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Republic of the Philippines

SUPREME COURT
Manila
EN BANC
G.R. No. L-24119

August 8, 1925

FELIX MARQUEZ, petitioner,


vs.
THE BOARD OF MEDICAL EXAMINERS and THE SECRETARY-TREASURER OF THE BOARD
OF MEDICAL EXAMINERS, respondent.
M.H. de Joya for petitioner.
Acting Attorney-General Reyes for respondents.
STREET, J.:
This is an original proceeding in this court by which the petitioner, Felix Marquez, seeks
to obtain a writ ofmandamus against the respondents, the Board of Medical Examiners,
requiring them to admit the petitioner to the physicians' examinations conducted, or to
be conducted by the respondents in the City of Manila. To the original complaint the
respondents answered, and to the answer a demurrer was interposed in behalf of the
petitioner.
It appears that petitioner is a graduate of the Chicago Medical College, having received
the degree of M.D. from said institution on June 8, of the year 1922. No question
appears to have been made by the respondents with respect to the petitioner's
qualifications of the physician's examinations in other respects, but they have denied
him admission to the examinations on the grounds that the Chicago Medical College,
where the petitioner was graduated, has been classified as a Class C medical college by
the National Medical State Board of the United States. For this reason the respondents,
in accordance with the regulations of the board now in effect, have denied the requisite
standing to said institution and excluded petitioner.
It is not denied by the respondents that prior to the adoption of the present regulations,
and prior to the date when the Chicago Medical School was classified as a Class C
medical college, the Board of Medical Examiners for the Philippine Islands had accepted
diplomas of graduation from said medical college as sufficient proof of proficiency in
medical knowledge to admit a graduate to the examinations held in these Islands; and
as late as October 29, 1923, said board accepted favorably upon the application of one
Dr. Mariano M. Lazatin, who was graduated from said school in the year 1921. At the
time said candidate was admitted, however, the regulations denying the requisite status
to the Chicago Medical College had not been made effective, and they had been made

effective by proper authority before the present petitioner had submitted his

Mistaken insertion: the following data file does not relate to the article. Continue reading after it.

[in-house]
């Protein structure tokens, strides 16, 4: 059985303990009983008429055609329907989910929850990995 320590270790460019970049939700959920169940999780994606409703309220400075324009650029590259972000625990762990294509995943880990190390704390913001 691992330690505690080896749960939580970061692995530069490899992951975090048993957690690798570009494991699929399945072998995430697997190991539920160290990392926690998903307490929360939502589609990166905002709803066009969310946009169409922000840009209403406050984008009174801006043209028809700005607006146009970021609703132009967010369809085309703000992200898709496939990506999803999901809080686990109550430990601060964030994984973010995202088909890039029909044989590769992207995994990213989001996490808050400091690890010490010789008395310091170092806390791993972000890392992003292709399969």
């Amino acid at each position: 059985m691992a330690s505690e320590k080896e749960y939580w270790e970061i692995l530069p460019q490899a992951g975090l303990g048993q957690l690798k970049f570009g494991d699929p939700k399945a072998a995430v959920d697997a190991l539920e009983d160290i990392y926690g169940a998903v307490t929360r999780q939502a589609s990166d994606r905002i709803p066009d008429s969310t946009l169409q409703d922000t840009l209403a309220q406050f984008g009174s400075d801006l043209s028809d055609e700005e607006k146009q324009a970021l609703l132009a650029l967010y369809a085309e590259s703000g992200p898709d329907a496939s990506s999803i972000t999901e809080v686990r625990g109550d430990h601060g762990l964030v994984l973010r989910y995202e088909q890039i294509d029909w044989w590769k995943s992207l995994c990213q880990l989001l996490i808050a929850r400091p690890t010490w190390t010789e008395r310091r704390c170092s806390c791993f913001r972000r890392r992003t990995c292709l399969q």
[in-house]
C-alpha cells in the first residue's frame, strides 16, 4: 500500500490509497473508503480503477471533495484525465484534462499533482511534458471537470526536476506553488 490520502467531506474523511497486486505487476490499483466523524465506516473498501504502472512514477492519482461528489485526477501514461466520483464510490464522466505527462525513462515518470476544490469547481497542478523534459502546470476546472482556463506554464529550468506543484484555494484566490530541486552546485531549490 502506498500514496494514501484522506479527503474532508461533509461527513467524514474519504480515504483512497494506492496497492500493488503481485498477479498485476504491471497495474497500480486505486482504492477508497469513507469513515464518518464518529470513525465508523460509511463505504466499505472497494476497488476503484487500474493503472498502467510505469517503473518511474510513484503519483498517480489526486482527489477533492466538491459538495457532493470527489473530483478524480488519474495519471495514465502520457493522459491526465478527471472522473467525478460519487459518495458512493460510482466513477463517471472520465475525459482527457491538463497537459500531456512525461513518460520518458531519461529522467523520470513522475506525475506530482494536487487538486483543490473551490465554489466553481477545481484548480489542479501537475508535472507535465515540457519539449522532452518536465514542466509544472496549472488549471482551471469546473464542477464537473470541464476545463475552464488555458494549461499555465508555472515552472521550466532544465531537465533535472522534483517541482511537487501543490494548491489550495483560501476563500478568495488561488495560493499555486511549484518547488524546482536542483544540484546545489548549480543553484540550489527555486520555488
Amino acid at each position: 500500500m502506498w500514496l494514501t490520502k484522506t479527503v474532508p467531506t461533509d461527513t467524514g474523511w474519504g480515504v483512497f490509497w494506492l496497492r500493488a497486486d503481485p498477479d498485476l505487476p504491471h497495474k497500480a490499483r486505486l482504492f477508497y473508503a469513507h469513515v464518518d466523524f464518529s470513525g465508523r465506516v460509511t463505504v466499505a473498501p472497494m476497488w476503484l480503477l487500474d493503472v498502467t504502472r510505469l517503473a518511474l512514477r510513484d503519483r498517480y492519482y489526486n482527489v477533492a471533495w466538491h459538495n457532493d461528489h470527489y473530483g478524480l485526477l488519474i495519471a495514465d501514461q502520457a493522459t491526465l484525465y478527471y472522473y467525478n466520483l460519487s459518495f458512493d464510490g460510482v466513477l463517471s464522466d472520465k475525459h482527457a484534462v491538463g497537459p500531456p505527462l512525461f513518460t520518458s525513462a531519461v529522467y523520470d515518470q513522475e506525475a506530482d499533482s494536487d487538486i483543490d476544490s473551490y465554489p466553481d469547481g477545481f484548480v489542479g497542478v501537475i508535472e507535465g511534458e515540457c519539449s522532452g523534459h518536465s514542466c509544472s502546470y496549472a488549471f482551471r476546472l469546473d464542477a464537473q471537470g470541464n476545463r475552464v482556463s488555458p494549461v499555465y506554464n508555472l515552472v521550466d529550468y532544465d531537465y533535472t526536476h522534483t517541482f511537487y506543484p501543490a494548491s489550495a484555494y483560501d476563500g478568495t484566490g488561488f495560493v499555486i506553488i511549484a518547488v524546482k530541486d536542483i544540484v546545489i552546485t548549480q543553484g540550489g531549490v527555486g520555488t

application.
In the argument for the petitioner it is admitted that under Act No. 3111, and the
regulations now in force, the petitioner is disqualified to take the examinations; but it is
pointed out that at the time he began and even when he conducted his course in the
Chicago Medical School, said institution was still recognized as a reputable medical
institution; and the question submitted is whether the petitioner's case should be
governed by the law and regulations in force at the time of his enrollment in and
graduation from the Chicago Medical School, or by those in force at the time he filed his
application for admission, on or about September 26, 1924. It is submitted for the
petitioner that his case should be governed by the law and regulations at the time of his
graduation. To hold otherwise, it is insisted, is to make the law retroactive in effect and
to do irreparable damage to the petitioner, who has pursued his work in the institution
referred to in good faith, believing that said school had the status necessary to qualify
him from examination.
The position taken by the petitioner is, we think, untenable. The question whether a
medical institution is "a reputable medical school," in the sense intended by the law, is
vested in the Board of Medical Examiners, and although the action taken by them may
conceivably, in isolated cases, result in hardship, nevertheless the interests of the public
require that the board should be free to exercise its judgment and discretion without
reference to the effect of the determination of the question in particular instances.
There can in the nature of things be no vested right in an existing law, which would
preclude its change or repeal. No one who has commenced preparation in a particular
institution has any inchoate right on account of that fact. If the law were otherwise
upon this point, it would be impossible for the Board of Medical Examiners to give effect
to the knowledge which they from time to time acquire as to the standing of medical
schools; and an intending physician, upon matriculating in a particular college, takes
upon himself the risk of changes that may be made in the standing of the institution by
the board.
The demurrer to the answer is not well taken. The answer is therefore declared
sufficient, and the petition dismissed, with costs, So ordered.
Avancea, C.J., Johnson, Malcolm, Villamor, Johns, and Villa-Real, JJ., concur.